Tsogo Sun plans to transfer more hotel assets, lift stake in Hospitality REIT
Tsogo Sun acquired a 50.6% stake in Hospitality Property Fund, a real estate investment trust (REIT), last year in exchange for selling 10 hotels.
JOHANNESBURG – South African hotelier Tsogo Sun said it could increase its stake in Hospitality Property Fund to as much as 60% as part of an exchange if it reaches agreement to sell more hotel assets to the fund.
Tsogo Sun acquired a 50.6% stake in Hospitality Property Fund, a real estate investment trust (REIT), last year in exchange for selling 10 hotels worth R1.78 billion to the fund. It is now in talks to sell additional hotel assets worth R3.3 billion to the fund.
“The fund is paying for properties from Tsogo with a combination of new shares and debt. We will therefore increase our holding to somewhere between 55 and 60%,” Tsogo Sun’s Chief Executive Marcel von Aulock told Reuters in an interview.
Tsogo, the owner of Gold Reef City and Montecasino, announced in 2015 that it planned to separately list its property portfolio but later abandoned the plan and said it would focus on building up a REIT to better compete with property rivals and create value for its hotel business and access new properties.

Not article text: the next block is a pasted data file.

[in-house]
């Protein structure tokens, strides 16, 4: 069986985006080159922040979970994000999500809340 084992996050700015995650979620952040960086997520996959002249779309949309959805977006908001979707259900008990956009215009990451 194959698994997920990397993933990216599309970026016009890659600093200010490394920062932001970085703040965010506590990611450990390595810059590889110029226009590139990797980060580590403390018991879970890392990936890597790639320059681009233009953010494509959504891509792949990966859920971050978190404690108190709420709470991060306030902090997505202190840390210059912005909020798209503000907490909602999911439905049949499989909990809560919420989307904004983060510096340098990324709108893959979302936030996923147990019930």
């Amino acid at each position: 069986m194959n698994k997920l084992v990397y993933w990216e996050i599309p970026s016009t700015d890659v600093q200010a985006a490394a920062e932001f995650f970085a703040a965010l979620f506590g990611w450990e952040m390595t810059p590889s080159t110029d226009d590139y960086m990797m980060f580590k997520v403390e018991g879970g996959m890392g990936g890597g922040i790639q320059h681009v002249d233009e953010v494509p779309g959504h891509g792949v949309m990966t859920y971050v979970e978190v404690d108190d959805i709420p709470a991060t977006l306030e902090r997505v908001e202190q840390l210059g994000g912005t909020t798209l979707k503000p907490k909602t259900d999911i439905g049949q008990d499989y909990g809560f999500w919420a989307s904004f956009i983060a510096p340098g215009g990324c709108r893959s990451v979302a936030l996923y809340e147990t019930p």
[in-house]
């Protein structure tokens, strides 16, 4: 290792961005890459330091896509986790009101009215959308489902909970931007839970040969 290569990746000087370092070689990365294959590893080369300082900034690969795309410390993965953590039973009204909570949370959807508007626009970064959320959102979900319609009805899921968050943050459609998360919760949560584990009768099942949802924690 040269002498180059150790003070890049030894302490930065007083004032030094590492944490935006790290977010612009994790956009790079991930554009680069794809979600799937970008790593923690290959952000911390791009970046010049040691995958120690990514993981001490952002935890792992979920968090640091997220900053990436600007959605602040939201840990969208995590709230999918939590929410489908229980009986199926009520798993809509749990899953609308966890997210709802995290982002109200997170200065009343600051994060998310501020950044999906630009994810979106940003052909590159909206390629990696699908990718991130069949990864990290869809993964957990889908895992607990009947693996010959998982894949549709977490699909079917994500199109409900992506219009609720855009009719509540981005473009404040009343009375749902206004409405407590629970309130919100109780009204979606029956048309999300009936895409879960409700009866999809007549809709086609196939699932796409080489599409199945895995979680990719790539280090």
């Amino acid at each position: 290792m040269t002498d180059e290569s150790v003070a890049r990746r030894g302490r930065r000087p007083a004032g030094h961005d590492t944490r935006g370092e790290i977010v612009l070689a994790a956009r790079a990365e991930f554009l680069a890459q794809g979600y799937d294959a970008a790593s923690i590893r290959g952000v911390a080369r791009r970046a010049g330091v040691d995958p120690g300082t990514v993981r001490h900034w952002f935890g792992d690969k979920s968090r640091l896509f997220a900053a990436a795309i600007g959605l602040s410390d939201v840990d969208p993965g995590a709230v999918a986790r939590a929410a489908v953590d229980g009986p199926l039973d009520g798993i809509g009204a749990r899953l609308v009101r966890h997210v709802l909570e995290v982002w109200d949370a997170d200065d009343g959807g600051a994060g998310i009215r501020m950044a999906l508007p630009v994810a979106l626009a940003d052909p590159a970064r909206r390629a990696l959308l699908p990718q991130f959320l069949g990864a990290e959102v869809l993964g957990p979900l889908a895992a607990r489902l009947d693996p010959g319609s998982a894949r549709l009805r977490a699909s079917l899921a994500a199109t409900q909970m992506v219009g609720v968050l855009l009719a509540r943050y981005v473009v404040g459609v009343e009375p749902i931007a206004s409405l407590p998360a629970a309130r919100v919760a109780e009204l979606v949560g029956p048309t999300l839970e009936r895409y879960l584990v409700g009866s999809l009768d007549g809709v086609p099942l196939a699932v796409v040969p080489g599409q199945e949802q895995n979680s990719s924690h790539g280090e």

The current talks include selling 36 hotels to the fund, including 21 from the Sun1 brand, von Aulock said. Tsogo then plans to buy more property via the REIT in future.
“We are now busy working on putting in the balance of our hotels. It should push this fund up between R10 billion and R15 billion worth of assets is where we want to get to,” von Aulock said.
The fund was valued at R7.8 billion in December after the acquisition of the 10 hotels from Tsogo.
“In property you need scale, so by taking over the fund it gave us access to a whole lot of properties that are not managed by us but we’re very happy to own and we’re now able to bulk this thing up and that will unlock quite a bit of value,” von Aulock said.
The expansion plans reflect a trend for consolidation in the REIT sector in South Africa, where small-cap funds have either been bought or have merged with similar sized players to stay competitive.